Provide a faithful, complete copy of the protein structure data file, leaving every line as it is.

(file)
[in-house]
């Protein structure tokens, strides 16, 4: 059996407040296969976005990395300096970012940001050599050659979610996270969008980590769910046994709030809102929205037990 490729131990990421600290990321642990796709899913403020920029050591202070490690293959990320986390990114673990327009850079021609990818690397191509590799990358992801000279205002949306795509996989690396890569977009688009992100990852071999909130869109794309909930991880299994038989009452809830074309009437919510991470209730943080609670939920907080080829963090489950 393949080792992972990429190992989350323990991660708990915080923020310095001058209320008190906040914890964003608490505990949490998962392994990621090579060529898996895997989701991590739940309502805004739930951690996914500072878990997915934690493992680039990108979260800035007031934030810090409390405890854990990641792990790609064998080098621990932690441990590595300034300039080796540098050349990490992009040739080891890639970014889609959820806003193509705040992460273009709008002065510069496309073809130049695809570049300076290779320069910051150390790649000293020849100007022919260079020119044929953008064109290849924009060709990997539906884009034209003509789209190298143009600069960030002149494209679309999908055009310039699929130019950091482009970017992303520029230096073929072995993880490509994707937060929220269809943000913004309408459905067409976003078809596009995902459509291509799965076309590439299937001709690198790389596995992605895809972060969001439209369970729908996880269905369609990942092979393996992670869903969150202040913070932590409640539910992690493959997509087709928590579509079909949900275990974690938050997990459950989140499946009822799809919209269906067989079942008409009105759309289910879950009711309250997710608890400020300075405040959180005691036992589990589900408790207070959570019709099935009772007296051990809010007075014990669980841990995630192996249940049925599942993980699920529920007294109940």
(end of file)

[in-house]
């Protein structure tokens, strides 16, 4: 059996407040296969976005990395300096970012940001050599050659979610996270969008980590769910046994709030809102929205037990 490729131990990421600290990321642990796709899913403020920029050591202070490690293959990320986390990114673990327009850079021609990818690397191509590799990358992801000279205002949306795509996989690396890569977009688009992100990852071999909130869109794309909930991880299994038989009452809830074309009437919510991470209730943080609670939920907080080829963090489950 393949080792992972990429190992989350323990991660708990915080923020310095001058209320008190906040914890964003608490505990949490998962392994990621090579060529898996895997989701991590739940309502805004739930951690996914500072878990997915934690493992680039990108979260800035007031934030810090409390405890854990990641792990790609064998080098621990932690441990590595300034300039080796540098050349990490992009040739080891890639970014889609959820806003193509705040992460273009709008002065510069496309073809130049695809570049300076290779320069910051150390790649000293020849100007022919260079020119044929953008064109290849924009060709990997539906884009034209003509789209190298143009600069960030002149494209679309999908055009310039699929130019950091482009970017992303520029230096073929072995993880490509994707937060929220269809943000913004309408459905067409976003078809596009995902459509291509799965076309590439299937001709690198790389596995992605895809972060969001439209369970729908996880269905369609990942092979393996992670869903969150202040913070932590409640539910992690493959997509087709928590579509079909949900275990974690938050997990459950989140499946009822799809919209269906067989079942008409009105759309289910879950009711309250997710608890400020300075405040959180005691036992589990589900408790207070959570019709099935009772007296051990809010007075014990669980841990995630192996249940049925599942993980699920529920007294109940």